New Recommendations for Child Safety Seats
A recent study suggests that positioning child safety seats in the center of the back seat could cut infants’ and toddlers’ injury risks by nearly half.
Crash data was examined from 16 U.S. states where researchers found that children younger than 3 years old were 43 percent less likely to be injured when their seat was fastened in the center of the back seat rather than one of the side seats.
The current findings support the advice recommending parents position car seats in the center of the rear seat, according to Michael J. Kallan and colleagues at the University of Pennsylvania and Children’s Hospital of Philadelphia.
The report notes that, unfortunately, only 28 percent of children in their study were sitting in that position at the time of the car accident.
Kallan’s team acknowledges that there are obstacles to placing a car seat in the center position.
It can be more difficult to secure a child, especially a heavier child, into a center-positioned seat. It can also make if difficult for other backseat passengers when the child is positioned in the rear of the vehicle.
This center position is the safest place for babies and toddlers to ride, according to the current findings.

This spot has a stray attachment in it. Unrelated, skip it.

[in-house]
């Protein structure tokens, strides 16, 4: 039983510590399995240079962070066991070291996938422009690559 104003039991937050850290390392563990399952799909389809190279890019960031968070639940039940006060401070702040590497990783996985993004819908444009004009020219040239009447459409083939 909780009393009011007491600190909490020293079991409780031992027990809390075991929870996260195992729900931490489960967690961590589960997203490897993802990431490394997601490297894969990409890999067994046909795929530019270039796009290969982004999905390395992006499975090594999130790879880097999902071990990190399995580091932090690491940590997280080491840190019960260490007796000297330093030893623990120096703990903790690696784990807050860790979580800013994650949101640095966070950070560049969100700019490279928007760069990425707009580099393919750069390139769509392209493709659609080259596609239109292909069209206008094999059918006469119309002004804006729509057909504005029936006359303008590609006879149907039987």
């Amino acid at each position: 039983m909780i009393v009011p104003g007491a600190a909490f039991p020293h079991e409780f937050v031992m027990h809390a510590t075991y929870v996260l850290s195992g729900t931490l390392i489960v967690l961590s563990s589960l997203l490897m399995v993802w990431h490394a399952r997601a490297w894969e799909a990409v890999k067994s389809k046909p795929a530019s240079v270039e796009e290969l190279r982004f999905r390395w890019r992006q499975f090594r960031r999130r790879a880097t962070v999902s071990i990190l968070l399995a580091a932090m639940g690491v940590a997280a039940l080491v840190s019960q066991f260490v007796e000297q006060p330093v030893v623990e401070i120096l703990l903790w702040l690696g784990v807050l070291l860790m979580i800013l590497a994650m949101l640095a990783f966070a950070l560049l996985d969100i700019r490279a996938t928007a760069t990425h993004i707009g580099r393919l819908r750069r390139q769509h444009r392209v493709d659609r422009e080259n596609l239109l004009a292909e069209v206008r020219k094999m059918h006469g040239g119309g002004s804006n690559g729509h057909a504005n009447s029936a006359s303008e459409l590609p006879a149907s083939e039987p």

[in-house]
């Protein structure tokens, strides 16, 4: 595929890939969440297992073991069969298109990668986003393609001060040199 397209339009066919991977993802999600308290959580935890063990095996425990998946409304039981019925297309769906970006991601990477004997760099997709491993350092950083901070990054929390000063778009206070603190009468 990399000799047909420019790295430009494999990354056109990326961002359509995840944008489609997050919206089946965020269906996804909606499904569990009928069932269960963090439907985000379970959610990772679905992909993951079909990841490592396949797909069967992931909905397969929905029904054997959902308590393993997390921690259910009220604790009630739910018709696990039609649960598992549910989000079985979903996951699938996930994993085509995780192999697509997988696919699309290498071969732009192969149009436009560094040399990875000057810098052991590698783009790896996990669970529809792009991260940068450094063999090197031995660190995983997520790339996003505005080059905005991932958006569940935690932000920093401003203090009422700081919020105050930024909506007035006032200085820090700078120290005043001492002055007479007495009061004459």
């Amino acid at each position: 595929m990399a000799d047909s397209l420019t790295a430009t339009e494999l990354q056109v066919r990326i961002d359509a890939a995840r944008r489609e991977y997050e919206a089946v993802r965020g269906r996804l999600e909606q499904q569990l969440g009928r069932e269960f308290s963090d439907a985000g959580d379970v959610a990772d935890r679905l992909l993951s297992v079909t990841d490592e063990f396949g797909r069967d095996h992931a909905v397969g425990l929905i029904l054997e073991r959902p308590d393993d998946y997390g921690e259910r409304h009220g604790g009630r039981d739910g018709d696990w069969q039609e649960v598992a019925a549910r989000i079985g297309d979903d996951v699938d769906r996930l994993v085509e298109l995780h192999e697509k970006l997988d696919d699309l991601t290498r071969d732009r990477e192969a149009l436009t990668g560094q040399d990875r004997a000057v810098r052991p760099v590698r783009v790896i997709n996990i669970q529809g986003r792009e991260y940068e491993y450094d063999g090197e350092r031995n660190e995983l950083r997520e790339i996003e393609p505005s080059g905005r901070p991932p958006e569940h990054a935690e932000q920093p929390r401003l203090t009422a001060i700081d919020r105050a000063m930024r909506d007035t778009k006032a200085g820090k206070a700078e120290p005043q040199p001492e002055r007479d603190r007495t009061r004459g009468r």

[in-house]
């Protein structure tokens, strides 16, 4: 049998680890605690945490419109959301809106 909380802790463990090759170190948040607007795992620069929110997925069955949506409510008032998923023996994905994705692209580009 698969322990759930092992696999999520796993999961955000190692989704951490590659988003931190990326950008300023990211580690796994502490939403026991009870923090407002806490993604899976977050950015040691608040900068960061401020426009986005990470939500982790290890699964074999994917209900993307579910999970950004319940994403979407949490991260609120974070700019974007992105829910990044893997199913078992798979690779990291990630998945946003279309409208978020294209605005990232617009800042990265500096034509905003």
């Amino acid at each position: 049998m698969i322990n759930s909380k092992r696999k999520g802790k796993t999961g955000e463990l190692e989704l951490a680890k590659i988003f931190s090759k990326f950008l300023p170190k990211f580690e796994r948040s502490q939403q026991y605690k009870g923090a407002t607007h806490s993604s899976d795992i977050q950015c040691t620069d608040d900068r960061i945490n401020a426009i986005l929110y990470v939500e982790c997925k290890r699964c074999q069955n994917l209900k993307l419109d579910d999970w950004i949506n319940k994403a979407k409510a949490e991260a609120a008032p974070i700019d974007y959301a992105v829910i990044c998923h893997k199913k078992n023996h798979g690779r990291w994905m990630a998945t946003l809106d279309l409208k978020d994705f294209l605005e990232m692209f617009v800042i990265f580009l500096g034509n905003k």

Data from 4,790 car crashes involving children ages 3 and younger that occurred between 1998 and 2006 were the basis of the studies results. At the time of the accident, 41 percent of the children were in a car seat positioned in the right-hand back seat, while 31 percent were in the left-hand seat.
According to Kallan’s team, the center position was the least popular, but the safest. The reason, in part, was that children in a centered seat were better protected during a side-impact crash.
The researchers concluded that recommendations should continue to encourage families to install child-restraint systems in the center of the rear seat.
Several resources for parents who need information on installing child safety seats can be found online. The Children’s Hospital of Philadelphia maintains such a site.
Inspectors can offer advice for parents on properly using the seats at any local child safety seat inspection station. The National Highway Traffic Safety Administration maintains a searchable database of inspection stations.
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